Planning for Estate Taxes vs. Income Taxes

Traditionally, the federal estate tax was extremely burdensome to wealthier individuals, and the bulk of estate planning involved finding ways to minimize this federal tax.

However, the federal estate tax rates and exemption amounts have changed dramatically over the last two decades and become less of an overall burden. The 2019 federal estate and gift tax exemption is $11.4 million per person; compare that number to just $675,000 in 2000. The maximum federal tax rate in 2000 was 55%, and in 2018, only 40%.

On the other hand, other federal taxes have gone up. In addition, many states have also increased their income, estate, and inheritance taxes, leading to a larger pool of tax types to consider. As a result, smart estate planning now involves looking at all the different possible taxes that heirs might face and figuring out how best to reduce their overall tax burden.

Here's one example: Linda owns stock that she bought years ago for $30,000, and it's now worth $100,000. At some point, she wants the stock to go to her son, Adam, especially as she thinks it may continue to increase in value.

In the past, it might have made sense for Linda to give the stock to Adam immediately. That's because any further increase in the stock's value would belong to Adam, not Linda. When Linda passed away, her heirs wouldn't have to pay federal estate tax on the stock or the increase - and at a rate of 55%, that would have been a great burden.

However, it now might make more sense for Linda to leave the stock to Adam in her will. Since the federal estate tax rate is lower and the exemption amount is higher, Linda's estate might not have to pay estate tax as a result of keeping the stock.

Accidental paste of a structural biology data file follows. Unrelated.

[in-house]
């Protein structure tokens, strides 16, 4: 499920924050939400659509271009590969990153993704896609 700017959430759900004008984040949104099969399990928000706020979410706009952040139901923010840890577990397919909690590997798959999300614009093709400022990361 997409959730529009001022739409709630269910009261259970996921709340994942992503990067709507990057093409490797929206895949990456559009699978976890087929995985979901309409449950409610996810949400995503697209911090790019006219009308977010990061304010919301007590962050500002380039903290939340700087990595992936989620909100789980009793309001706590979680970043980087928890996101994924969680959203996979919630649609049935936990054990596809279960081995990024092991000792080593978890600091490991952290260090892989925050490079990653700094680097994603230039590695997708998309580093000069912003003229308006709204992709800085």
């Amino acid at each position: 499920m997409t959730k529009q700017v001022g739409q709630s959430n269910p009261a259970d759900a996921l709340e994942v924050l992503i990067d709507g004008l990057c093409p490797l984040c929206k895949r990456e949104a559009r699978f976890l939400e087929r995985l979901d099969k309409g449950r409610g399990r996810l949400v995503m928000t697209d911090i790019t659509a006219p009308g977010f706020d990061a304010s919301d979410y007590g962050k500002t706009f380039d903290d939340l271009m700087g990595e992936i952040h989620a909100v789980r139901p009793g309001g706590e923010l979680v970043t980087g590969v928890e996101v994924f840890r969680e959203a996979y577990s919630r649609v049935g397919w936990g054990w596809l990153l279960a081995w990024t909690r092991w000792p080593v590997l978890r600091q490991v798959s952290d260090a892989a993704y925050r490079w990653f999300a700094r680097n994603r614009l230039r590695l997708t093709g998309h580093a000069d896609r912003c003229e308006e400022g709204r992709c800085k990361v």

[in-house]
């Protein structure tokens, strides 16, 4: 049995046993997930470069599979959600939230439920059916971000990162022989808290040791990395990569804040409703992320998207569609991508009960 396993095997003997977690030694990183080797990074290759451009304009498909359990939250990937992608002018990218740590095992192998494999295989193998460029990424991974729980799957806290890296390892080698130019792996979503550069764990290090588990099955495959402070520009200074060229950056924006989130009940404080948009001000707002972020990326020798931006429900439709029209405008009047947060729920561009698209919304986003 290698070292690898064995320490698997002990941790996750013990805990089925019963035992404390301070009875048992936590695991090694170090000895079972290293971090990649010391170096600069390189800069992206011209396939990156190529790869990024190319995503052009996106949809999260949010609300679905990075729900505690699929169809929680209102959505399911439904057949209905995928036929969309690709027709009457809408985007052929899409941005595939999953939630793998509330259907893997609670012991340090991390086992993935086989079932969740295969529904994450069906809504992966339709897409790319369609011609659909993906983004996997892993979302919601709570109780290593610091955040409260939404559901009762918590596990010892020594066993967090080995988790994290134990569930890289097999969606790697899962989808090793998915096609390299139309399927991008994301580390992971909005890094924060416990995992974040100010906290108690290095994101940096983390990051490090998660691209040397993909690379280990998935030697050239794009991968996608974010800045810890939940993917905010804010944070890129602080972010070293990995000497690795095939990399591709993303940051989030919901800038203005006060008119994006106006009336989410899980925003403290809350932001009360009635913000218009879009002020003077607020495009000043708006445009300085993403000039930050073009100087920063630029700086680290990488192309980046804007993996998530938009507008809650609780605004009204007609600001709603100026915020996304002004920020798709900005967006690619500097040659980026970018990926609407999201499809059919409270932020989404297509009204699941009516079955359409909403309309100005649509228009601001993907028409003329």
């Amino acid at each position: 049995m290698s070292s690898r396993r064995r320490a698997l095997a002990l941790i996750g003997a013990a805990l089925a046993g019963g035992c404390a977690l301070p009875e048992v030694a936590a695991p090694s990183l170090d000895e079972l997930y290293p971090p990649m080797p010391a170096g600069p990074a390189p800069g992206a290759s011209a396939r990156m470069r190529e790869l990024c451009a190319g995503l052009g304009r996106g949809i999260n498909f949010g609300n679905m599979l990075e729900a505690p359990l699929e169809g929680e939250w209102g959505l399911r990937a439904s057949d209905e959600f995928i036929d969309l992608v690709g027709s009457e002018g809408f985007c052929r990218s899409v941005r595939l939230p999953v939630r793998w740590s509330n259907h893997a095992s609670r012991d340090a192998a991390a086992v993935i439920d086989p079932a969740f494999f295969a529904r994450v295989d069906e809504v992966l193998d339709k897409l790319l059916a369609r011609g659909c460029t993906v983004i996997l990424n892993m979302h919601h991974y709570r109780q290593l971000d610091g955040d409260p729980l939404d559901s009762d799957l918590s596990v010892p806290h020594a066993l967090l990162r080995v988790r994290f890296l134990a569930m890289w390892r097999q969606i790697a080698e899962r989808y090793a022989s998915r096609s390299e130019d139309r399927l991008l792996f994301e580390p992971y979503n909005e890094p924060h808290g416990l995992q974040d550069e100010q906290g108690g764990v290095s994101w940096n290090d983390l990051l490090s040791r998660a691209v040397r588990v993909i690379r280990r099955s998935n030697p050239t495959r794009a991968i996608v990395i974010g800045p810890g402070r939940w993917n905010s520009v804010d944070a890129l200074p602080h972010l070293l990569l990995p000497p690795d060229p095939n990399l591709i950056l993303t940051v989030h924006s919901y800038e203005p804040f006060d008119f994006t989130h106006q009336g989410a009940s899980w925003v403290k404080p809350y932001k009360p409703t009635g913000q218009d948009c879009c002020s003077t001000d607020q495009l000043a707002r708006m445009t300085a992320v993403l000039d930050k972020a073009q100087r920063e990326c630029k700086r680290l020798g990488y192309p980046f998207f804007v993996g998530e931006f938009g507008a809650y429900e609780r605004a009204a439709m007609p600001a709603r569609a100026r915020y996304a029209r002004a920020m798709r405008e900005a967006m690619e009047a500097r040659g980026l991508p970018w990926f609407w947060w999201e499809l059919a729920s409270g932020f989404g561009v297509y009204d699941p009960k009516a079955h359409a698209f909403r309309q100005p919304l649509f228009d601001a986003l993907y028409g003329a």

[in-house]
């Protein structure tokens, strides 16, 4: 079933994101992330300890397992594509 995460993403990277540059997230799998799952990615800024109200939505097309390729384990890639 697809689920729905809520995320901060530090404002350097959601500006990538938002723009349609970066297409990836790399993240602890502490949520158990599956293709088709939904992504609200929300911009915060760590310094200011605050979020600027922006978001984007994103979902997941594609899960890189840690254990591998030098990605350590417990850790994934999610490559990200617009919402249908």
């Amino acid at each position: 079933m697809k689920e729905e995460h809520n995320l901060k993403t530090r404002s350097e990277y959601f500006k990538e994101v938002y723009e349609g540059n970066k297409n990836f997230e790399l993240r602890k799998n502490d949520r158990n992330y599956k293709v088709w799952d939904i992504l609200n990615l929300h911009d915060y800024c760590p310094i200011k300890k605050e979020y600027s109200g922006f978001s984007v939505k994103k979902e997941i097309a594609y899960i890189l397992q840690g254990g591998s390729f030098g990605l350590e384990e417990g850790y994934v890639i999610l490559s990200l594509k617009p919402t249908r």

In addition, if Adam received the stock as a gift and then sold it, he'd have to pay the capital gains tax on the $70,000 increase in value while it belonged to Linda - at today's higher capital gains rates. But if he inherited the stock and sold it, his capital gains tax basis would be increased to the stock's value as of the date Linda died, and he would avoid the tax.

Depending on the states where Linda and Adam live, there might be state estate taxes and/or state inheritance taxes, which may kick in at much lower thresholds, and there might also be state income and capital gains taxes to consider. The state and even local tax issues could further complicate the decision. In 2018, the Maryland estate tax exemption was set to $5 million for decedents who die on or after January 1, 2019. Prior to 1999, Maryland imposed a 1% tax on property passing to a child or other lineal descendant, spouse, parents, etc., and 10% on any other individual. After July 1, 2000, the state tax is now only 10% on property passing to an individual who isn't a "child or other lineal descendant, spouse of a child or other lineal descendant, spouse, parent, grandparent, stepchild or stepparent, siblings or a corporation having only certain of these persons as stockholders". All of those just listed are exempt from the tax.[1]

As you can see, it's still necessary to do careful tax planning if you wish to leave as much as possible to your heirs - it's just that the nature of that tax planning has changed. If you wrote your will years ago when the tax laws were quite different, you might want to review your estate plan now to see if it still makes sense under current conditions. As always, discuss any changes with your estate planning and tax professional before implementing any changes.

1https://taxes.marylandtaxes.gov/Individual_Taxes/Individual_Tax_Types/Estate_and_Inheritance_Tax/Tax_Information/Tax_Rates/